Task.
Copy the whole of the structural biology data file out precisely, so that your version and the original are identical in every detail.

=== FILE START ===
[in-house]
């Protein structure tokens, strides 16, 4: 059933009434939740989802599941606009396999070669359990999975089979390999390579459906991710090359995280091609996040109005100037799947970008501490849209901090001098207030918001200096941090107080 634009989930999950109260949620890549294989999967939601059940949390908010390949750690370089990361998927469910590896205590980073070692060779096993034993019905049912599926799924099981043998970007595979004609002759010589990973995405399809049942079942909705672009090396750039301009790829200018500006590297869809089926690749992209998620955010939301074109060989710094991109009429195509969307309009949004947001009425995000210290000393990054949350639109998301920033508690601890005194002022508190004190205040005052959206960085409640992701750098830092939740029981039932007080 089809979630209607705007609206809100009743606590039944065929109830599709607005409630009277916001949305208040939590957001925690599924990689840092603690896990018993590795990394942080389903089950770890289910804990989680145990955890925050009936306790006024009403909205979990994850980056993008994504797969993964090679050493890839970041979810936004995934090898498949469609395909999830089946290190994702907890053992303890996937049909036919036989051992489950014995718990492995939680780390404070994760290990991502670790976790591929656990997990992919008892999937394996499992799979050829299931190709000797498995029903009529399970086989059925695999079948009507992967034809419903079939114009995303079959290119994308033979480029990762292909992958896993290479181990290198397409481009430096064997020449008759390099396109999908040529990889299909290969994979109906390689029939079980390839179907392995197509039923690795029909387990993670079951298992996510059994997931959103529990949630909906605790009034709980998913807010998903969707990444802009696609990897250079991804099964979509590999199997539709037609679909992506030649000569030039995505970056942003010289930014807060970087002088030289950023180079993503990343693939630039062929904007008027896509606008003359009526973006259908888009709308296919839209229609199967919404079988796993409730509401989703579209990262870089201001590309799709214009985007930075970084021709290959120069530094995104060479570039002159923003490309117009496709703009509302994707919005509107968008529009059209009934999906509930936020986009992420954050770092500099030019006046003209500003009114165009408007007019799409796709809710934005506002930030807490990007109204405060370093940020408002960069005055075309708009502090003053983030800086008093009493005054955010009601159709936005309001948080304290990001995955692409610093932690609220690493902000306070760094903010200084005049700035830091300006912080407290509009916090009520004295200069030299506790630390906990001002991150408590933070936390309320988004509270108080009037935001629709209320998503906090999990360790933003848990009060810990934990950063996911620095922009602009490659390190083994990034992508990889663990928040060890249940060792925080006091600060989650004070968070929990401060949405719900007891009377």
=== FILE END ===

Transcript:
[in-house]
């Protein structure tokens, strides 16, 4: 059933009434939740989802599941606009396999070669359990999975089979390999390579459906991710090359995280091609996040109005100037799947970008501490849209901090001098207030918001200096941090107080 634009989930999950109260949620890549294989999967939601059940949390908010390949750690370089990361998927469910590896205590980073070692060779096993034993019905049912599926799924099981043998970007595979004609002759010589990973995405399809049942079942909705672009090396750039301009790829200018500006590297869809089926690749992209998620955010939301074109060989710094991109009429195509969307309009949004947001009425995000210290000393990054949350639109998301920033508690601890005194002022508190004190205040005052959206960085409640992701750098830092939740029981039932007080 089809979630209607705007609206809100009743606590039944065929109830599709607005409630009277916001949305208040939590957001925690599924990689840092603690896990018993590795990394942080389903089950770890289910804990989680145990955890925050009936306790006024009403909205979990994850980056993008994504797969993964090679050493890839970041979810936004995934090898498949469609395909999830089946290190994702907890053992303890996937049909036919036989051992489950014995718990492995939680780390404070994760290990991502670790976790591929656990997990992919008892999937394996499992799979050829299931190709000797498995029903009529399970086989059925695999079948009507992967034809419903079939114009995303079959290119994308033979480029990762292909992958896993290479181990290198397409481009430096064997020449008759390099396109999908040529990889299909290969994979109906390689029939079980390839179907392995197509039923690795029909387990993670079951298992996510059994997931959103529990949630909906605790009034709980998913807010998903969707990444802009696609990897250079991804099964979509590999199997539709037609679909992506030649000569030039995505970056942003010289930014807060970087002088030289950023180079993503990343693939630039062929904007008027896509606008003359009526973006259908888009709308296919839209229609199967919404079988796993409730509401989703579209990262870089201001590309799709214009985007930075970084021709290959120069530094995104060479570039002159923003490309117009496709703009509302994707919005509107968008529009059209009934999906509930936020986009992420954050770092500099030019006046003209500003009114165009408007007019799409796709809710934005506002930030807490990007109204405060370093940020408002960069005055075309708009502090003053983030800086008093009493005054955010009601159709936005309001948080304290990001995955692409610093932690609220690493902000306070760094903010200084005049700035830091300006912080407290509009916090009520004295200069030299506790630390906990001002991150408590933070936390309320988004509270108080009037935001629709209320998503906090999990360790933003848990009060810990934990950063996911620095922009602009490659390190083994990034992508990889663990928040060890249940060792925080006091600060989650004070968070929990401060949405719900007891009377």